Texas bill would allow permanent residents to serve as police officers
DALLAS - Current state law says only U.S. citizens can serve as police officers.
A North Texas lawmaker has filed a bill that would allow for legal permanent residents to be eligible for law enforcement jobs.
Twice before, similar legislation failed. Although at one time in Texas, green card holders could serve as police.
The chiefs of the biggest cities in North Texas say allowing this group the opportunity to become police could help with the shortage of jailers and officers.
Police everywhere are fighting two battles: crime in communities and a shortage of qualified candidates.
Eleven other states do allow people who hold a green card to become police officers. This is the third time similar bills have been filed in recent years.
"What this legislation does is it will seek to expand the pool of applicants who can apply to be a police officer to legal permanent residents," said State Rep. Victoria Neave-Criado (D-Dallas). "Legal permanent residents can serve in the United States military and protect and serve and die for our country. They also should have the right to protect and serve our neighborhoods."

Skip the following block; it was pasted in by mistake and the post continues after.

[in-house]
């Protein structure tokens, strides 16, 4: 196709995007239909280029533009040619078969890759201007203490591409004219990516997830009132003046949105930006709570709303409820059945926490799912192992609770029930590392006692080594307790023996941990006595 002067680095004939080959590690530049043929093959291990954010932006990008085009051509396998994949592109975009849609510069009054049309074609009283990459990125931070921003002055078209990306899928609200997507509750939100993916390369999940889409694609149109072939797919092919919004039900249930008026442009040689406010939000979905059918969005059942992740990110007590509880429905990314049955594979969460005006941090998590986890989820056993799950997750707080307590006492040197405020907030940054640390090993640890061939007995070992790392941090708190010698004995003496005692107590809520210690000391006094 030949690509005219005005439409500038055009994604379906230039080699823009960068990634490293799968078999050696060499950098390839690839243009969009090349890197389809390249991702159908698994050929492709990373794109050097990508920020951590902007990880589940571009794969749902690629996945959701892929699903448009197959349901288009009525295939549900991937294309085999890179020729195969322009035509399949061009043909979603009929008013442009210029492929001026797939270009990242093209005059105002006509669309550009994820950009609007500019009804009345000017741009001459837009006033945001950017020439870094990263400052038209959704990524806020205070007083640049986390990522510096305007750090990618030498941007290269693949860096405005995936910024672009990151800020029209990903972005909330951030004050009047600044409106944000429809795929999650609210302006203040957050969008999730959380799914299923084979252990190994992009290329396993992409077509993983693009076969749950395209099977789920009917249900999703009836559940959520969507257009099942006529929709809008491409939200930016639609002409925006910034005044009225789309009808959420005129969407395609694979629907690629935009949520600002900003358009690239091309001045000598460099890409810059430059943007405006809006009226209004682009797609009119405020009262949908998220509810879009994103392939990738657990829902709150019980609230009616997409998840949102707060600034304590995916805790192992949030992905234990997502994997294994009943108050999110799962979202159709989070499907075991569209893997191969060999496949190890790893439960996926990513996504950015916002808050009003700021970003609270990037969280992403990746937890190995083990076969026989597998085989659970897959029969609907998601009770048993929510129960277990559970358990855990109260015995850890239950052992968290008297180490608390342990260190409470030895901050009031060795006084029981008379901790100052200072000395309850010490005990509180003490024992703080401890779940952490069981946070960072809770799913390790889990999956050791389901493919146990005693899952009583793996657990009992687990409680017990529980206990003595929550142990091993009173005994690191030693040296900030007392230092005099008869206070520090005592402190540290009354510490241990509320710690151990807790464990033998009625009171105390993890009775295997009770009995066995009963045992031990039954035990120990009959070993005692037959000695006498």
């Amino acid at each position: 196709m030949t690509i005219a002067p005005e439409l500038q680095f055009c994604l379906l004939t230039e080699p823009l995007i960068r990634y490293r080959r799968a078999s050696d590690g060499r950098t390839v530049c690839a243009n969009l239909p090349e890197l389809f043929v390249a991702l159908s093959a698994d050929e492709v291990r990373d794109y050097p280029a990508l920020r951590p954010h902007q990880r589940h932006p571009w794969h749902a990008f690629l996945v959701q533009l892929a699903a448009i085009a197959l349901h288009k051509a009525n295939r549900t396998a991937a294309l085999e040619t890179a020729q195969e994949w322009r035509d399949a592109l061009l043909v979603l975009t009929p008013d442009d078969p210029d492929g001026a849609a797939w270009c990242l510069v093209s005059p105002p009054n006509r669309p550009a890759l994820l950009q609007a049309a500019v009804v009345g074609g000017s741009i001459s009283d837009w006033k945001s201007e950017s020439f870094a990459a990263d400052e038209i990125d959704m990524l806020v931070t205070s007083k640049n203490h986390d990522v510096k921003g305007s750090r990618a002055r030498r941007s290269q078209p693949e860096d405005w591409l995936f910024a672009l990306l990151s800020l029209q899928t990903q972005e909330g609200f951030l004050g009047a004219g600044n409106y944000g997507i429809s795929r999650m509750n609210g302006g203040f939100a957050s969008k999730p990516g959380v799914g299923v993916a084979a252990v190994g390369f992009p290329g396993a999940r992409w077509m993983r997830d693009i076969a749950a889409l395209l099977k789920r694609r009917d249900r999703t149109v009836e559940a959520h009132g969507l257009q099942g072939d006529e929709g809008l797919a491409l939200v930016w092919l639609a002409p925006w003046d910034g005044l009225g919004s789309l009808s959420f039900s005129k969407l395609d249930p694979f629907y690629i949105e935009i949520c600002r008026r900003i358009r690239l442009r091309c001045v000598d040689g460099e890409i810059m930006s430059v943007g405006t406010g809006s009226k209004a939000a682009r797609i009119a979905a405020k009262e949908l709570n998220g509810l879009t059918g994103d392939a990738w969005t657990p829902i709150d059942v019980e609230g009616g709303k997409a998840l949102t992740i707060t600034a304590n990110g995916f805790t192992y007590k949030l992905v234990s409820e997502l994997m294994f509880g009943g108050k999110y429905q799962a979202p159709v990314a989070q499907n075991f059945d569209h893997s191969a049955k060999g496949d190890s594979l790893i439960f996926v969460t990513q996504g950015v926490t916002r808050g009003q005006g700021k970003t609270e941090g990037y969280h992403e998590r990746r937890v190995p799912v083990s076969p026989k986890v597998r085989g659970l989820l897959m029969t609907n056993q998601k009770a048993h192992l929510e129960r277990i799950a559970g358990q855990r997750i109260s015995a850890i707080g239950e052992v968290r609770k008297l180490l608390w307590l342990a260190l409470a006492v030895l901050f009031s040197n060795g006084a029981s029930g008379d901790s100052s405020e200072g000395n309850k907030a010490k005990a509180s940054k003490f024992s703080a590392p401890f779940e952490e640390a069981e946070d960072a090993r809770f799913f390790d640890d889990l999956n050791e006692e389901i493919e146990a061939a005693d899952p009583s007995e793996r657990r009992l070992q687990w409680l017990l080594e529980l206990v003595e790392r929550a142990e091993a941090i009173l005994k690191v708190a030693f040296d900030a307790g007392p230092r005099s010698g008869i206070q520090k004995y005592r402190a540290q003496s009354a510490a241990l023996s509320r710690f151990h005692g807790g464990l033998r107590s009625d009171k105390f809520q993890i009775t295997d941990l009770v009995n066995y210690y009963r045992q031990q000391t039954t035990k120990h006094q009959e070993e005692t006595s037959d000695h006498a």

Dallas police are turning away a minimum of 50-100 people each month at job fairs who are legal permanent residents. While they cannot be police officers, they can become firefighters.
"I had to scratch my head on that," said Dallas Police Chief Eddie Garcia. "How you can serve and sacrifice as a member of DF, but you can't as DPD."
There was a time though when you could.
Officer Daniel Seguro joined Fort Worth PD as a legal permanent resident in 2002.
"In 2006, after being a police officer in the city of Fort Worth for four years, I became a U.S. citizen," he said.
After becoming a citizen, the Texas Legislature changed the law.
"I did not serve at that time, but we heard I think the rhetoric has changed throughout the years," Neave-Criado said. "Especially after 9/11, from what I've heard."
Police say it needs to change again.
"We have a staffing level authorized of 1,816 officers, and we're down 137," said Fort Worth Police Chief Neil Noakes. "Turning away one person is too many."
One like TCU student Noe Barrera, who was born in Mexico. He is here legally, although not a U.S. citizen and banned from being police.
"Literally when I found that, my life came to a stop because my whole life I knew I wanted to be an officer," he said.
While there is bipartisan support in the House, it's not yet there in the Senate though conversations are taking place.
These folks are hoping the Legislature will pass the measure like 11 other states who have legal permanent resident status that can also serve as police.